Although equipment malfunction is not a common cause of drowning accidents, contributing factors include poorly maintained kit and diver error.
Learner divers are taught the importance of pre-dive safety checks and how to overcome the fear of scuba gear removal in an emergency, yet it is reported that a high percentage of diver fatalities of drowning accidents are recovered with their weight belt and other scuba gear still attached.
Anxiety over equipment related problems generally becomes less daunting as your confidence and ability improve underwater but anticipation and awareness should remain at the top of a safe divers check list.
Issues of claustrophobia and vertigo can be very alarming underwater. They can create uneasiness at best and complete panic at worst. Divers often descend and ascend without visual references and it rarely causes too many problems. However, fear of closed spaces while diving can also trigger hyperventilation and panic responses.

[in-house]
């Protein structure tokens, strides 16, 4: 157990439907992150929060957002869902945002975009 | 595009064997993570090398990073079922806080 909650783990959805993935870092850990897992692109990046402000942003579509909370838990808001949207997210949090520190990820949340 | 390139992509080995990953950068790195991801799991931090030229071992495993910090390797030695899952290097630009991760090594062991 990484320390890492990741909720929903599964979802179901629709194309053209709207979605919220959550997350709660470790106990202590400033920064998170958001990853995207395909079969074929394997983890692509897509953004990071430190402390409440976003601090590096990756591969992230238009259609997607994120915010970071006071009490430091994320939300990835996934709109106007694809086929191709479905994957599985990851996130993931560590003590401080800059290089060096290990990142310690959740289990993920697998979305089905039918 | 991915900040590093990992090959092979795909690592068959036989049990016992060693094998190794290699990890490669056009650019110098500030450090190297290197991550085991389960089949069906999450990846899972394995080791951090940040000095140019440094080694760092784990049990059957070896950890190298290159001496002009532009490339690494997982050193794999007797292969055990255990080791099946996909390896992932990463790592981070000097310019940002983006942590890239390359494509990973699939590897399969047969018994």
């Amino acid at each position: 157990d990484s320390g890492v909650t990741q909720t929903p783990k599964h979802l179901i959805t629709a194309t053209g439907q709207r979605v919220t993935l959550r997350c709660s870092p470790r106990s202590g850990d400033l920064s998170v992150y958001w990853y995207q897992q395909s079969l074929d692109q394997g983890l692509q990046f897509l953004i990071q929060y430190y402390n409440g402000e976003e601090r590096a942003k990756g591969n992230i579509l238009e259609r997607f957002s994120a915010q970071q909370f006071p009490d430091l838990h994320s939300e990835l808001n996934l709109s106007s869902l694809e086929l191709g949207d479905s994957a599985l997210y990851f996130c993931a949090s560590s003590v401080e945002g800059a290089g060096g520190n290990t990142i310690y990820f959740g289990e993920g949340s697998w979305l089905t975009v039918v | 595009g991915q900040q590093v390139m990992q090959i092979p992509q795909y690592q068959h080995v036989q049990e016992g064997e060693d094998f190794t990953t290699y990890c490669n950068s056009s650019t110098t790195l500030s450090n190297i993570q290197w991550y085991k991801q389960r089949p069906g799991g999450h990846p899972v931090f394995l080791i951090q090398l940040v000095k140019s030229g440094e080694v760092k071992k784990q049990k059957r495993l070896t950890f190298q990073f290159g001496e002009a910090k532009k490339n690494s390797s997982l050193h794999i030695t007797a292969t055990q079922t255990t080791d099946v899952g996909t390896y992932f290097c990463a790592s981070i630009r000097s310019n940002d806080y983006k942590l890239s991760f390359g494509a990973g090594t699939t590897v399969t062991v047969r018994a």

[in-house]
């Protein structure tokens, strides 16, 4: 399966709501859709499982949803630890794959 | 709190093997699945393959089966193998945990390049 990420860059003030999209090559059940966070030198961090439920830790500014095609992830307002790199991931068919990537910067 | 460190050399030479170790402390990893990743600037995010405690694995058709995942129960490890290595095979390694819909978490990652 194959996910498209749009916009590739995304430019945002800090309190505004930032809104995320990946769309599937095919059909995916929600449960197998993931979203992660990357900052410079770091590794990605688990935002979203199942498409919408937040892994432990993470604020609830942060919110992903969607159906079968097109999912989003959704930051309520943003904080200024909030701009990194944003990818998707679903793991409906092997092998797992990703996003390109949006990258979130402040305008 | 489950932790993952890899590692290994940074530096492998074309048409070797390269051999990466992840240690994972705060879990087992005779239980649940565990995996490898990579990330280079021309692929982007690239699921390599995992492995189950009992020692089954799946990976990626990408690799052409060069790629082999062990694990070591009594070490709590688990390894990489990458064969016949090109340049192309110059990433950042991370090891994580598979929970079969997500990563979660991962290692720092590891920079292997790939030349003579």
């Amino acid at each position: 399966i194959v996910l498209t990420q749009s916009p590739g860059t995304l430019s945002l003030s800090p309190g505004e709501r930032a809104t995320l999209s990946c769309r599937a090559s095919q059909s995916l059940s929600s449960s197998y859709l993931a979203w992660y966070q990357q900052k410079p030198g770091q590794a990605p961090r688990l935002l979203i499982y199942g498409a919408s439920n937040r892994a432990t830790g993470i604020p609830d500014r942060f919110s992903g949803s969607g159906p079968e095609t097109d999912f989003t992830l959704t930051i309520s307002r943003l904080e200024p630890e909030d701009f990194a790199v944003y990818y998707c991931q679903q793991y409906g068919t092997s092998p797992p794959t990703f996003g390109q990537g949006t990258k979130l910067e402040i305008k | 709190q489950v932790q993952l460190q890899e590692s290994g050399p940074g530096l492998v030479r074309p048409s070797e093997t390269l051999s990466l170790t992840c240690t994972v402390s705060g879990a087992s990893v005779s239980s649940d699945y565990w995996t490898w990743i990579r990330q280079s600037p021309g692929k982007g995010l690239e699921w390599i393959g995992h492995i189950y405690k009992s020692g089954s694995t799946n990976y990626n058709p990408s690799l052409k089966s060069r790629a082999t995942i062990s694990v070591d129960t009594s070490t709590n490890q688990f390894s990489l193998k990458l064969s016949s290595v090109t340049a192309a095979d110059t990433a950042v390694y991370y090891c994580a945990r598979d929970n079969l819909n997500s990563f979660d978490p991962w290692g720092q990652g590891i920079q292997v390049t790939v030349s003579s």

Rational thinking and re-establishing a regular breathing pattern will certainly help, but the normal reaction is to get out of the water immediately. Care should be taken to avoid uncontrolled rapid ascents but seated on dry land is the best solution to this situation.
Fearing vertigo underwater is not a common issue that we see, but an uncomfortable dizzy feeling in the deep blue water can be disturbing for the untrained. General advice is to monitor your gauges and if necessary try to 'hug' yourself as you ascend to safety.
A common solution of how to overcome a scuba diving fear is to address the cause. Identifying the root of the stressor often leads to a sensible rational assessment and calculation that usually fixes the intimidation.
Living is not without risk and many scuba diving fears are justified, but with some rational thinking, common sense approach and prudent judgment, most of the fears that affect divers can be altered to a positive outcome.
What is it about 'diving deep' that creates images of darkness, mystery and the unknown? It may stem from deep sea underwater exploration television programs from many years ago. However the truth is that a recreational diver has maximum safety limits that rarely produce the intrigue and anticipation that we might expect.